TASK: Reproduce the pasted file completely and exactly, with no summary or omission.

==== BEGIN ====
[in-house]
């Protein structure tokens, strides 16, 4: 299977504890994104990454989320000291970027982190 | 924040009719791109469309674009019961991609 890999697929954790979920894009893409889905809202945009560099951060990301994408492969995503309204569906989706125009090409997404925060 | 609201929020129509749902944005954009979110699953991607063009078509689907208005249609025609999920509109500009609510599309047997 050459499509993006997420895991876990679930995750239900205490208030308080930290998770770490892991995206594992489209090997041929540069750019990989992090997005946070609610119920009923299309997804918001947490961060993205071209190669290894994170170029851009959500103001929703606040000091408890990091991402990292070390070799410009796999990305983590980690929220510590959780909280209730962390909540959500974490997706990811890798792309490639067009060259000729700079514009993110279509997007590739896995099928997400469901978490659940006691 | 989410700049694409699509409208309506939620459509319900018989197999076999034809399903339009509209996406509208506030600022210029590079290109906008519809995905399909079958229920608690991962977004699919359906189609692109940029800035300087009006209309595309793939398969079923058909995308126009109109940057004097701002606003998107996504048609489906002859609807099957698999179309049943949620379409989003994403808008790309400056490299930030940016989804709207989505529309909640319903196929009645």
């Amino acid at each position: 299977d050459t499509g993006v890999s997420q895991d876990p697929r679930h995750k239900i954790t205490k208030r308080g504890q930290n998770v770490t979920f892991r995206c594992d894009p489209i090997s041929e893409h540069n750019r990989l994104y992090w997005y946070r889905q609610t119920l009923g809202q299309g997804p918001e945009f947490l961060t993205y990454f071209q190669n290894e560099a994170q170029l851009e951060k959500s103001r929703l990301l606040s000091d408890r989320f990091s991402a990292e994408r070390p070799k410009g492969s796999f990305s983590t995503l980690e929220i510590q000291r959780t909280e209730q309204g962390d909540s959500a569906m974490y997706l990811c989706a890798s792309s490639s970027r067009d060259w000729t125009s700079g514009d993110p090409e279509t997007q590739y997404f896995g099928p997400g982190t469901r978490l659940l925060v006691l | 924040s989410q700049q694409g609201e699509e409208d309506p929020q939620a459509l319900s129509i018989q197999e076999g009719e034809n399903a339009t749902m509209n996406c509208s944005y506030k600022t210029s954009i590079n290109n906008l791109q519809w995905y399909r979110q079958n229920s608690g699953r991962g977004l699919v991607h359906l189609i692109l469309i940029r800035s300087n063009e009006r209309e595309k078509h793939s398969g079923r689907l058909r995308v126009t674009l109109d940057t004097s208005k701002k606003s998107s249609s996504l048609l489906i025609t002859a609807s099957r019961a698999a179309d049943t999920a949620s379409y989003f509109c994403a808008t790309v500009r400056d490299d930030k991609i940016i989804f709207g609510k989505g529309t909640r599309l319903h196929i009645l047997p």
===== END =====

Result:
[in-house]
């Protein structure tokens, strides 16, 4: 299977504890994104990454989320000291970027982190 | 924040009719791109469309674009019961991609 890999697929954790979920894009893409889905809202945009560099951060990301994408492969995503309204569906989706125009090409997404925060 | 609201929020129509749902944005954009979110699953991607063009078509689907208005249609025609999920509109500009609510599309047997 050459499509993006997420895991876990679930995750239900205490208030308080930290998770770490892991995206594992489209090997041929540069750019990989992090997005946070609610119920009923299309997804918001947490961060993205071209190669290894994170170029851009959500103001929703606040000091408890990091991402990292070390070799410009796999990305983590980690929220510590959780909280209730962390909540959500974490997706990811890798792309490639067009060259000729700079514009993110279509997007590739896995099928997400469901978490659940006691 | 989410700049694409699509409208309506939620459509319900018989197999076999034809399903339009509209996406509208506030600022210029590079290109906008519809995905399909079958229920608690991962977004699919359906189609692109940029800035300087009006209309595309793939398969079923058909995308126009109109940057004097701002606003998107996504048609489906002859609807099957698999179309049943949620379409989003994403808008790309400056490299930030940016989804709207989505529309909640319903196929009645």
């Amino acid at each position: 299977d050459t499509g993006v890999s997420q895991d876990p697929r679930h995750k239900i954790t205490k208030r308080g504890q930290n998770v770490t979920f892991r995206c594992d894009p489209i090997s041929e893409h540069n750019r990989l994104y992090w997005y946070r889905q609610t119920l009923g809202q299309g997804p918001e945009f947490l961060t993205y990454f071209q190669n290894e560099a994170q170029l851009e951060k959500s103001r929703l990301l606040s000091d408890r989320f990091s991402a990292e994408r070390p070799k410009g492969s796999f990305s983590t995503l980690e929220i510590q000291r959780t909280e209730q309204g962390d909540s959500a569906m974490y997706l990811c989706a890798s792309s490639s970027r067009d060259w000729t125009s700079g514009d993110p090409e279509t997007q590739y997404f896995g099928p997400g982190t469901r978490l659940l925060v006691l | 924040s989410q700049q694409g609201e699509e409208d309506p929020q939620a459509l319900s129509i018989q197999e076999g009719e034809n399903a339009t749902m509209n996406c509208s944005y506030k600022t210029s954009i590079n290109n906008l791109q519809w995905y399909r979110q079958n229920s608690g699953r991962g977004l699919v991607h359906l189609i692109l469309i940029r800035s300087n063009e009006r209309e595309k078509h793939s398969g079923r689907l058909r995308v126009t674009l109109d940057t004097s208005k701002k606003s998107s249609s996504l048609l489906i025609t002859a609807s099957r019961a698999a179309d049943t999920a949620s379409y989003f509109c994403a808008t790309v500009r400056d490299d930030k991609i940016i989804f709207g609510k989505g529309t909640r599309l319903h196929i009645l047997p």